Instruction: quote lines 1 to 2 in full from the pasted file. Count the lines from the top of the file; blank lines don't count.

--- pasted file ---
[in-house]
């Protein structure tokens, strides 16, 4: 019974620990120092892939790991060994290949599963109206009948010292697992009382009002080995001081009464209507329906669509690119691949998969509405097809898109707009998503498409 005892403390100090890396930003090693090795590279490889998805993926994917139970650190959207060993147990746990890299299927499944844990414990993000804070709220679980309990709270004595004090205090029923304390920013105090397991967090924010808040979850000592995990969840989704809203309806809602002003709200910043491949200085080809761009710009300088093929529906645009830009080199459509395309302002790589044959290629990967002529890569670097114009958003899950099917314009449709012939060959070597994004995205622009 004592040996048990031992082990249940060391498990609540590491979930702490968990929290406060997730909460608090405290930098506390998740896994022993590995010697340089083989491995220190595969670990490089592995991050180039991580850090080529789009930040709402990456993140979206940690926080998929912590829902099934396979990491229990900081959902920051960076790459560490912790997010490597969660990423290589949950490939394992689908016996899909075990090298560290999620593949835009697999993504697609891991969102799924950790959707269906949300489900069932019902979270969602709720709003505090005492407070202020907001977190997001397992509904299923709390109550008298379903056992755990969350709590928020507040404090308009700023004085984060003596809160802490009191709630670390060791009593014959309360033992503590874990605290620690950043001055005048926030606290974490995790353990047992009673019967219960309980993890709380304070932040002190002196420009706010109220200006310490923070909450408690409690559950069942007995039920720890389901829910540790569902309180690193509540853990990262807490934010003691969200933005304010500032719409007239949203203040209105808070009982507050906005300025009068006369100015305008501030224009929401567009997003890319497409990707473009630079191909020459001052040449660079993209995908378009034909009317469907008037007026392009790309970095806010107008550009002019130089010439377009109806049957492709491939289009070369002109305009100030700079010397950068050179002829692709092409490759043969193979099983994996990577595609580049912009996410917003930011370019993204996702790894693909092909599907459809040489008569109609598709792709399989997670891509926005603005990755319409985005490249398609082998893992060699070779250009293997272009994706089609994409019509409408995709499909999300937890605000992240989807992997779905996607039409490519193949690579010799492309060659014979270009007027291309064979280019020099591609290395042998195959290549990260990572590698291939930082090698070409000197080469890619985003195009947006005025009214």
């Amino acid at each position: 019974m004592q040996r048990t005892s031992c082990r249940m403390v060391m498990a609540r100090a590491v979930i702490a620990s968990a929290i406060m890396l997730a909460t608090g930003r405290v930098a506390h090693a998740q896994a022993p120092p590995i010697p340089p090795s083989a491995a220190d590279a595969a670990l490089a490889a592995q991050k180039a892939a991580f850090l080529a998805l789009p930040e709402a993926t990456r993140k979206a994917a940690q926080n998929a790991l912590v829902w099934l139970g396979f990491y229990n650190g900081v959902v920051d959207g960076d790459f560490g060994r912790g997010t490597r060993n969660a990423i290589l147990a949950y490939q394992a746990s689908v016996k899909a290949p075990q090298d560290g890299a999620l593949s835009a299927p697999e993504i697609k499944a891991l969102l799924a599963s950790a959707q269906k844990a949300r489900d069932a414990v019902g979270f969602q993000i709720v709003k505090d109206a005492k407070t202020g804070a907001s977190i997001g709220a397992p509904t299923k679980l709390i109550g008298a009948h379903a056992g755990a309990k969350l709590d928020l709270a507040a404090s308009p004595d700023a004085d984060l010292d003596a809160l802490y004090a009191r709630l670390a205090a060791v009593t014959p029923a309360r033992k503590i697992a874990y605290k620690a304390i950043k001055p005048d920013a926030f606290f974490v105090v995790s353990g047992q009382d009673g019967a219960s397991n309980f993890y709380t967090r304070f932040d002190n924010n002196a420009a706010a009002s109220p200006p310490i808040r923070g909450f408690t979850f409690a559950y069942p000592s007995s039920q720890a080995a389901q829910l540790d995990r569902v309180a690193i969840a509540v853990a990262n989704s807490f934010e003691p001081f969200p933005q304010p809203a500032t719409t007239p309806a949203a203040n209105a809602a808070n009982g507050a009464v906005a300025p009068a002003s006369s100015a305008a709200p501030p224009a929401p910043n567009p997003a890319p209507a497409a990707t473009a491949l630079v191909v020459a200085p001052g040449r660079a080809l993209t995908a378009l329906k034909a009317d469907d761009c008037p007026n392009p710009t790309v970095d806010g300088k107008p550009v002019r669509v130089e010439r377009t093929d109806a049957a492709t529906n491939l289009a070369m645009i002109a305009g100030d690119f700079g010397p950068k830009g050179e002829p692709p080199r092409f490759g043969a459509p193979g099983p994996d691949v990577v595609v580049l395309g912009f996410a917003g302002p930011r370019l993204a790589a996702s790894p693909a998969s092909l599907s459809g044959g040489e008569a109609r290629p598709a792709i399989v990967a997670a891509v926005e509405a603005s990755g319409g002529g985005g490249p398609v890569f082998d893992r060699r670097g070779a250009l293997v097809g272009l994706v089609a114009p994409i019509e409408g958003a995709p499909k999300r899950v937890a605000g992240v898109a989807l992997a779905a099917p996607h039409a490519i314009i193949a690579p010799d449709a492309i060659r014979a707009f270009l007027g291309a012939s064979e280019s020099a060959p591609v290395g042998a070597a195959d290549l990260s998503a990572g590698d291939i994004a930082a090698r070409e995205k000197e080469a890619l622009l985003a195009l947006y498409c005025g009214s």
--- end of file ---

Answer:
[in-house]
């Protein structure tokens, strides 16, 4: 019974620990120092892939790991060994290949599963109206009948010292697992009382009002080995001081009464209507329906669509690119691949998969509405097809898109707009998503498409 005892403390100090890396930003090693090795590279490889998805993926994917139970650190959207060993147990746990890299299927499944844990414990993000804070709220679980309990709270004595004090205090029923304390920013105090397991967090924010808040979850000592995990969840989704809203309806809602002003709200910043491949200085080809761009710009300088093929529906645009830009080199459509395309302002790589044959290629990967002529890569670097114009958003899950099917314009449709012939060959070597994004995205622009 004592040996048990031992082990249940060391498990609540590491979930702490968990929290406060997730909460608090405290930098506390998740896994022993590995010697340089083989491995220190595969670990490089592995991050180039991580850090080529789009930040709402990456993140979206940690926080998929912590829902099934396979990491229990900081959902920051960076790459560490912790997010490597969660990423290589949950490939394992689908016996899909075990090298560290999620593949835009697999993504697609891991969102799924950790959707269906949300489900069932019902979270969602709720709003505090005492407070202020907001977190997001397992509904299923709390109550008298379903056992755990969350709590928020507040404090308009700023004085984060003596809160802490009191709630670390060791009593014959309360033992503590874990605290620690950043001055005048926030606290974490995790353990047992009673019967219960309980993890709380304070932040002190002196420009706010109220200006310490923070909450408690409690559950069942007995039920720890389901829910540790569902309180690193509540853990990262807490934010003691969200933005304010500032719409007239949203203040209105808070009982507050906005300025009068006369100015305008501030224009929401567009997003890319497409990707473009630079191909020459001052040449660079993209995908378009034909009317469907008037007026392009790309970095806010107008550009002019130089010439377009109806049957492709491939289009070369002109305009100030700079010397950068050179002829692709092409490759043969193979099983994996990577595609580049912009996410917003930011370019993204996702790894693909092909599907459809040489008569109609598709792709399989997670891509926005603005990755319409985005490249398609082998893992060699070779250009293997272009994706089609994409019509409408995709499909999300937890605000992240989807992997779905996607039409490519193949690579010799492309060659014979270009007027291309064979280019020099591609290395042998195959290549990260990572590698291939930082090698070409000197080469890619985003195009947006005025009214």